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Cowboys 2023 offseason guide: Here’s what they should do at the safety position

What does the front office need to do this offseason to ensure the safety position is up to snuff?

AFC Wild Card Playoffs - Dallas Cowboys v Tampa Bay Buccaneers Photo by Kevin Sabitus/Getty Images

The safety position has been a group that has often brought about uncertainty for the Dallas Cowboys over the years. We’ve seen tandems such as Ken Hamlin/Gerald Sensabaugh, Barry Church/Jeff Heath, and Xavier Woods/Donovan Wilson, all of which have created many cringeworthy moments at times.

The Cowboys don’t invest any meaningful draft capital at the position despite having their chances over the years. The highest pick they’ve used on a safety in the last 20 years is pick 80 when they selected J.J. Wilcox in 2013. Instead, the Cowboys go the cheaper route, filling the spot with sixth-rounders and UDFAs.

But in 2021, they took a different approach. They threw a bunch of low-cost free-agent darts at players like Damontae Kazee, Jayron Kearse, and Malik Hooker. Surprisingly, a couple of them hit and they re-upped on Kearse and Hooker last offseason and they now make up the team’s starting safety tandem. Over the last two seasons, the Cowboys' safety position has been a strong unit for them, and it should be again as most of their players are returning. But this goodness will be short-lived if they don’t continue to replenish the unit as the hourglass is dwindling.

Over the last couple of weeks, we’ve broken down every position group to come up with an offseason plan. So far, we have...

Today, we’ll wrap up this series as we take a look at the final position... safety.


Kearse and Hooker are under contract for one more season. They have $6.1 million and $4.3 million cap hits respectively.

Donovan Wilson is an unrestricted free agent coming off a career season where he played in every game for the first time in his career, and made more starts than he did in his previous three seasons combined. He led the team with 101 tackles, had five sacks, two forced fumbles, and one interception. He was making plays all over the place.

Hybrid safety/corner Israel Mukuamu is entering his third year so the team still has two more years of player control. Also, undrafted guys like Markquese Bell and Tyler Coyle each logged just over 20 defensive snaps last year as the team continues to develop these young guys.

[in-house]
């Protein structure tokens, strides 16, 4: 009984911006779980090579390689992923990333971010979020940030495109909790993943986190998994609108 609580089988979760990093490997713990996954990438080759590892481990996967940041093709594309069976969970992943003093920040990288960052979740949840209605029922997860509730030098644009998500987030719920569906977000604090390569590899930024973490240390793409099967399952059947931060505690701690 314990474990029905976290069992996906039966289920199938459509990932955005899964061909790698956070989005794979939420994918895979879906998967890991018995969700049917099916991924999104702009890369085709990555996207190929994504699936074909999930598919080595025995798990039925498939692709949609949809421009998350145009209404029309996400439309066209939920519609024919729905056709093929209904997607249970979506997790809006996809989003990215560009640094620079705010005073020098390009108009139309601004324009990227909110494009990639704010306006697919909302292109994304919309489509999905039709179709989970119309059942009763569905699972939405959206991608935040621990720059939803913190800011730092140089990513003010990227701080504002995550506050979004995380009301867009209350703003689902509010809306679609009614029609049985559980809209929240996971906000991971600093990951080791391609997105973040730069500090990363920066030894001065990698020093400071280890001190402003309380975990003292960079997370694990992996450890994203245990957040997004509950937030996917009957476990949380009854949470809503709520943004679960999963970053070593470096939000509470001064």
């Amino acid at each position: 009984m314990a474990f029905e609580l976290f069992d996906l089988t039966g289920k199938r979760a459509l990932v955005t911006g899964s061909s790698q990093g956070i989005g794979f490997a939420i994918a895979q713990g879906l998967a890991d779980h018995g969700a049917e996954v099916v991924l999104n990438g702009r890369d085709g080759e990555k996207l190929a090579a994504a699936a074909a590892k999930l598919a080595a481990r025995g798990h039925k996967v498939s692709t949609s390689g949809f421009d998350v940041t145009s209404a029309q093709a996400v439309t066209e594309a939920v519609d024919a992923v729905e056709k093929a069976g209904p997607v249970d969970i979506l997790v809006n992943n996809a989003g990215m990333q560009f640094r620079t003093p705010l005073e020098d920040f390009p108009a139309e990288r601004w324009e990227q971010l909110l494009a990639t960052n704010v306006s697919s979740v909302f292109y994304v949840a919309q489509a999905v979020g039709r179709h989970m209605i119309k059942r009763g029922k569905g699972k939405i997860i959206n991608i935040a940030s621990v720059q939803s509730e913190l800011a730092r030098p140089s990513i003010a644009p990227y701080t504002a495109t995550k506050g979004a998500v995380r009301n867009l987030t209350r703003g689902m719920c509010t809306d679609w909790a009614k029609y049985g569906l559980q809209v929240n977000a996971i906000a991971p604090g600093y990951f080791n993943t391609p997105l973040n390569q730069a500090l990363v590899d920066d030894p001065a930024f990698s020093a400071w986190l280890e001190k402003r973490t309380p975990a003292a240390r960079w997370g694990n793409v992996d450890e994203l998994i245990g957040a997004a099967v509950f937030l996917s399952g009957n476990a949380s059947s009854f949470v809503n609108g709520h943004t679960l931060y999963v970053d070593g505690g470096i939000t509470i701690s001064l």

There are a lot of question marks with this group as this could go from a position of strength to weakness in a hurry if they just let things run their course. Who do they value the most? What will Wilson’s price be on the open market? Should they look to extend either Kearse or Hooker this offseason or let them hit free agency next year? What type of role will Mukuamu have going forward?


While Wilson is a fan-favorite of many, his splash-making highlight reel will over-inflate his market price as some team will offer him a nice second contract, but that team shouldn’t be Dallas. Wilson does well when he’s allowed to run downhill. He closes fast and hits hard. But he’s not a well-rounded safety. He can be washed out of plays with bad angles and has a lack of suddenness that slows down his change of direction. Wilson is not a strong coverage corner. If the Cowboys could land him for cheap, he would be welcomed back with open arms, but he won’t be cheap.

Working an extension with Kearse should be atop the priority list, but thinking like the Cowboys front office, that might not be how they roll. So, instead, why not do some more of that low-cost dart throwing and see if they can land another affordable traits guy who fits what Dan Quinn looks for?

And speaking of following a recipe for success, why not take another sixth-round flyer at the safety position? The team has had success with solid contributors like Kavon Frazier, Xavier Woods, Donovan Wilson, and Mukuamu all for the low price of a sixth-round draft pick. Why not give that another go?

Mukuamu is gradually getting better. He did a nice job in the playoffs against Tampa Bay’s star slot receiver Chris Godwin. He’s ready for an expanded role in 2023.

And finally, the team has a couple of young undrafted guys in Bell and Coyle who have potential. While these are complete wild cards and not to be counted on, they do offer some possible depth if one of them can show improvement.

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